During these unprecedented times Ginzburg & Bronshteyn, APC is active and available to help you with the Court Process and is available to litigate matters.

Given the retirement of Probate Judge Elizabeth Lippitt,  Effective October 2, 2020, the Probate Division at the Stanley Mosk Courthouse, 111 N. Hill Street, Los Angeles, will implement the following change:  Newly Appointed Judge Lee R. Bogdanoff will be assigned to Department 29 of the Stanley Mosk Courthouse. Governor Gavin Newsom appointed Bogdanoff to the court on August 28, 2020, to replace B. Scott Silverman.  Judge Bogdanoff received his J.D. from the University of California, Berkeley School of Law.

The September 2, 2020, Alameda County Probate Bench/Bar Meeting was sponsored  by the ACBA and EBTEL.  Alameda County Probate Judge Sandra Bean and Commissioner Ruben Sundeen presented a meeting on the new procedures and systems in place in the Probate Department during the Covid-19 crisis. Pursuant to Local Emergency rule 1.8b Remote hearings generally will be conducted through the BlueJeans audio and video conference platform.  Bluejeans can be accessed at https://www.bluejeans.com or through the Court’s BlueJeans web site at http://www.alameda.courts.ca.gov/Pages.aspx/Remote-Appearances-BlueJeans-.

Recent Court updates are as follows:

On June 5, 2020, Presiding Judge Kevin C. Brazile signed a General Order mandating facial coverings and social distancing requirements in all 38 Superior Court of Los Angeles County courthouses and courtrooms.

“The Court must fulfill its statutory duties while safeguarding the well-being of the public it serves,” Presiding Judge Kevin C. Brazile said. “The Court has taken extensive measures to reduce the number of persons coming to its courthouses, including limiting the matters to be heard on any given day, spreading out the scheduling of cases, directing prospective jurors to courtrooms instead of jury assembly rooms, facilitating remote telephonic/video court transactions with the virtual Clerk’s Office, online and remote Self-Help services, remote mediations, teleworking employees, encouraging counsel and litigants to appear remotely, and implementing scheduled appointments for in-person transactions at the courthouse.” The Order is effective immediately and will remain in effect until further notice. In addition, The Los Angeles Superior Court, intends to move forward with a court-operated telephonic and video appearance program. The initial service areas to be transitioned will be Probate* and Civil Mandatory Settlement Conferences.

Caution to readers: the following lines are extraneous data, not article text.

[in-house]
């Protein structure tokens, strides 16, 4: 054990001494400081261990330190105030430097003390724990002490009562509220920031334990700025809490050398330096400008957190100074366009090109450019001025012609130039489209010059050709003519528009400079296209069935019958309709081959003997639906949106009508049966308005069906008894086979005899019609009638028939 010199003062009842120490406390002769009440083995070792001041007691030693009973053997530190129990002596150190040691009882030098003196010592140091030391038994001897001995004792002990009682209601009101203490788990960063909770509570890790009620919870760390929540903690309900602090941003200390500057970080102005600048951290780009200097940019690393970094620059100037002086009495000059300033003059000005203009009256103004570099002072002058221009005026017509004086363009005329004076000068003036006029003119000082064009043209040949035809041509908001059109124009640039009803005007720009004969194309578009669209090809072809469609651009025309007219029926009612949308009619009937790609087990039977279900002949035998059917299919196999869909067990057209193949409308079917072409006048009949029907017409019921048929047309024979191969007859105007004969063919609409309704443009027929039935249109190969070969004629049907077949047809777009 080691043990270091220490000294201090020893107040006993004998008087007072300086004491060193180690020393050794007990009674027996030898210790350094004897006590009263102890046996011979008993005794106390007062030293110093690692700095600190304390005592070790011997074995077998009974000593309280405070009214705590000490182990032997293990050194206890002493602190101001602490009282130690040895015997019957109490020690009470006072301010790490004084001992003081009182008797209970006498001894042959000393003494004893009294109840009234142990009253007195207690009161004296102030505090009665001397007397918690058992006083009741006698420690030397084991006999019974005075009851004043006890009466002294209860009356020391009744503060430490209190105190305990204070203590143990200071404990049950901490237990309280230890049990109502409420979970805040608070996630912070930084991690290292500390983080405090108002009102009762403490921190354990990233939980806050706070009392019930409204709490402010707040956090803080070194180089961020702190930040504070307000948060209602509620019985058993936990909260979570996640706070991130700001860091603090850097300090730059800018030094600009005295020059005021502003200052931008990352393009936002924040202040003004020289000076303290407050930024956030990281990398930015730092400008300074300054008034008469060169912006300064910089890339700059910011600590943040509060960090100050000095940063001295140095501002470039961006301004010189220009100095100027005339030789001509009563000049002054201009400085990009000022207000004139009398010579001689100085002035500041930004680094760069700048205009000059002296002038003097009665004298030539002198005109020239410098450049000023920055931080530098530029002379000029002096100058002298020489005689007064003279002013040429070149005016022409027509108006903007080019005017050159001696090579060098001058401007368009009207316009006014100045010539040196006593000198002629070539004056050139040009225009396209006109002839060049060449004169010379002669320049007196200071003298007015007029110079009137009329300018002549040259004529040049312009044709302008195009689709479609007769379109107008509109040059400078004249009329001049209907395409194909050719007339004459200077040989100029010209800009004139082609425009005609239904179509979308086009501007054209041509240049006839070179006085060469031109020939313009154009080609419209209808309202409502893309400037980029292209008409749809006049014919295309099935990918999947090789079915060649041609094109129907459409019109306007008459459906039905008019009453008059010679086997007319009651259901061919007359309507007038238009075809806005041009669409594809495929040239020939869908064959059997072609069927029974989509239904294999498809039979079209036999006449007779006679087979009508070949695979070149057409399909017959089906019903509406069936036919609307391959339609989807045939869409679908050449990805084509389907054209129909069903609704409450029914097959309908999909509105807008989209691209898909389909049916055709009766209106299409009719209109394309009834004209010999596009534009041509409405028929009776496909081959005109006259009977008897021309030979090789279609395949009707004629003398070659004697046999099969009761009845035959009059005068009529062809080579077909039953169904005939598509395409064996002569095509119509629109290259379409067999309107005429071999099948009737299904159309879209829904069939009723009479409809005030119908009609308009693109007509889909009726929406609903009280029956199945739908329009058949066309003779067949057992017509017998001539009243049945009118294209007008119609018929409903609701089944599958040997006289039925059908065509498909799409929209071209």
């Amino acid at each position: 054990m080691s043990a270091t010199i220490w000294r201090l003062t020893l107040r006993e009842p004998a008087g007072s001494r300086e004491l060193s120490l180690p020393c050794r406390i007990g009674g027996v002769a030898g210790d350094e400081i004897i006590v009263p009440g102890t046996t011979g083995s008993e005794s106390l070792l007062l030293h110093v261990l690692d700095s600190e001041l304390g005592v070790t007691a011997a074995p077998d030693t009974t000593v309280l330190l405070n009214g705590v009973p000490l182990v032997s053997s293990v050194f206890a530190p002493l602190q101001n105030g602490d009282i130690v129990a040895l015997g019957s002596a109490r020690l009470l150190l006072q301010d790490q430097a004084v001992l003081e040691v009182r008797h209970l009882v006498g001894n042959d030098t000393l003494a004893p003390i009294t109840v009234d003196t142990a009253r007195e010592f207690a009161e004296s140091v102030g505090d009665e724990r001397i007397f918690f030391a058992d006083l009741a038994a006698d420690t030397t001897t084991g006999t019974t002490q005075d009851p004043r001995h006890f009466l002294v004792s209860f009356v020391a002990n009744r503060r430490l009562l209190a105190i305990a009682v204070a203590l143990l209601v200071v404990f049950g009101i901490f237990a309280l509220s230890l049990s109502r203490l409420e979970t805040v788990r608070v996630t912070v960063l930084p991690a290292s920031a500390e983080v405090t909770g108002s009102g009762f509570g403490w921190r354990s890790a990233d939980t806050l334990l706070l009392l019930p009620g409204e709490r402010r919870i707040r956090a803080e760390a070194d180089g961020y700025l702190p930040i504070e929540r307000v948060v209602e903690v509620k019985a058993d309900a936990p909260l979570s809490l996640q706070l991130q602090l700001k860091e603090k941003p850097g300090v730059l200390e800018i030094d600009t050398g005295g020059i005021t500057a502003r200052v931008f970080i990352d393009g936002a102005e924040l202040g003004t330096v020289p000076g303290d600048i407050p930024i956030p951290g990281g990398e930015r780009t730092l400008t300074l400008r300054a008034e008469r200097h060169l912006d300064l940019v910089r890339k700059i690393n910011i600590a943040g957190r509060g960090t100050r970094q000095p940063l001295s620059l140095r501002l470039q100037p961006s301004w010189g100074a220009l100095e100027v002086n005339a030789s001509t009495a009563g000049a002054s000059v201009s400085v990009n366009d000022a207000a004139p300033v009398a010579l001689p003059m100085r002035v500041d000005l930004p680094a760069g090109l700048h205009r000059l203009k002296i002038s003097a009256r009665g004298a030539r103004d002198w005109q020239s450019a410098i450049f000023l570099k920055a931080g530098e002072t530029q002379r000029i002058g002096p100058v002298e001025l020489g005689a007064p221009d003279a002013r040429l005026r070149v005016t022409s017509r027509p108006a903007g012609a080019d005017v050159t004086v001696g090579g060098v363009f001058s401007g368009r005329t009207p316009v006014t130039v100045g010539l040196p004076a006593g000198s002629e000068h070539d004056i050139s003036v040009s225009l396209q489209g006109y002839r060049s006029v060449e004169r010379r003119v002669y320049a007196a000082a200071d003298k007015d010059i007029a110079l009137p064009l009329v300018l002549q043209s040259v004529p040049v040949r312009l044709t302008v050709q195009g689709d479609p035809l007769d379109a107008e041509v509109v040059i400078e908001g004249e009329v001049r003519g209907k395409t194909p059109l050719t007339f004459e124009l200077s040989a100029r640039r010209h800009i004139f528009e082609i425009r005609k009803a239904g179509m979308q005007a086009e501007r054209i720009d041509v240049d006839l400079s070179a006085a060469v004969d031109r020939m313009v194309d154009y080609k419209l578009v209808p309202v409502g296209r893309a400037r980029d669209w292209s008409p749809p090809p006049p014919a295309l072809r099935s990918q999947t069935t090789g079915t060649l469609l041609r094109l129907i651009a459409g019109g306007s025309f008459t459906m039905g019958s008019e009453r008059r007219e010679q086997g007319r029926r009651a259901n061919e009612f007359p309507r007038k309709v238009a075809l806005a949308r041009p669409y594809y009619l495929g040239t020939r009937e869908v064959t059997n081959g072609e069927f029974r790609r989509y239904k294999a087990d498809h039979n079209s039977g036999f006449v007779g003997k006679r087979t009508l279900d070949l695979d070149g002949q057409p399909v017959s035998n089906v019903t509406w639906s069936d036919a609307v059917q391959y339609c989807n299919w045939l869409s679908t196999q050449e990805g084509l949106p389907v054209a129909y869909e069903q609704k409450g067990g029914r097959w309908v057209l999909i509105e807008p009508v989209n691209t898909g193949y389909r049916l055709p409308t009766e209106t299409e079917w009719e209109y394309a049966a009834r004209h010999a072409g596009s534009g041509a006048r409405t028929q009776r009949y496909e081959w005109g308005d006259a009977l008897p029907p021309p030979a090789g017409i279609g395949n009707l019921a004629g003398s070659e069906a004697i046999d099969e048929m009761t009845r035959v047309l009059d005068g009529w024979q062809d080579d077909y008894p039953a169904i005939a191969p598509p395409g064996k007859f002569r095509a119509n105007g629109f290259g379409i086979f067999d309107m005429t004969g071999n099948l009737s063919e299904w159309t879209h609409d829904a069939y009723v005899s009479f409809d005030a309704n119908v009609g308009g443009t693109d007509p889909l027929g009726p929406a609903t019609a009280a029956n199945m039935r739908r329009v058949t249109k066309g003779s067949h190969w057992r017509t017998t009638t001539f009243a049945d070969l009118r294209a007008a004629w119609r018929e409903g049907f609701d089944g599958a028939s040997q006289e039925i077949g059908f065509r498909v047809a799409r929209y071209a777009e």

During these unprecedented and unsettling times, we at Ginzburg & Bronshteyn, APC are focused on ensuring the health and safety of our clients and our community. Despite the challenges associated with this pandemic, we will continue to operate and are fully accessible to our clients by electronic mail, telephone, and other remote options.

You can count on us to provide the same level of high quality, uninterrupted services we have in the past, while implementing the preventative health and safety measures recommended by the World Health Organization and Centers for Disease Control.  We are standing by to assist you and may be contacted via telephone, email, fax, and mail.  We also have the capability of conducting multi-user meetings by teleconference.

We remain fully committed to our clients and their needs, and we send our sincerest wishes that everyone in our community stays safe and healthy.

Yasha Bronshteyn’s first speaking engagement of 2020 was the continuing legal education seminar for the Trust and Estates Section of the Santa Monica Bar Association.  On January 30, 2020, at the JW Marriott Santa Monica Le Merigo, Yasha Bronshteyn of Ginzburg & Bronshteyn, APC, presented on the family law issues in conservatorship proceedings.  Issues included whether a person under a conservatorship can determine that they want  to marry or divorce their souse.  Probate Code §1900 – The appointment of a conservator of the person or estate or both does not affect the capacity of the conservatee to marry or to enter into a registered domestic partnership. The case that is directly on point is IRMO Greenway 217 Cal.App.4th 628, 639 (2013).  The issue being – Did Mr. Greenway have capacity to divorce Mrs. Greenway?  The analysis must start with Probate Code Section 810 (Rebuttable presumption all persons have capacity to make decisions and be responsible for their acts or decisions, (b) – Person with mental or physical disorder may still be capable of…marrying and Probate Code Section 811 (Lack of capacity if mental deficit(s) significantly impare person’s ability to understand and appreciate the consequences of his or her actions regarding the type of action or decision they are undertaking).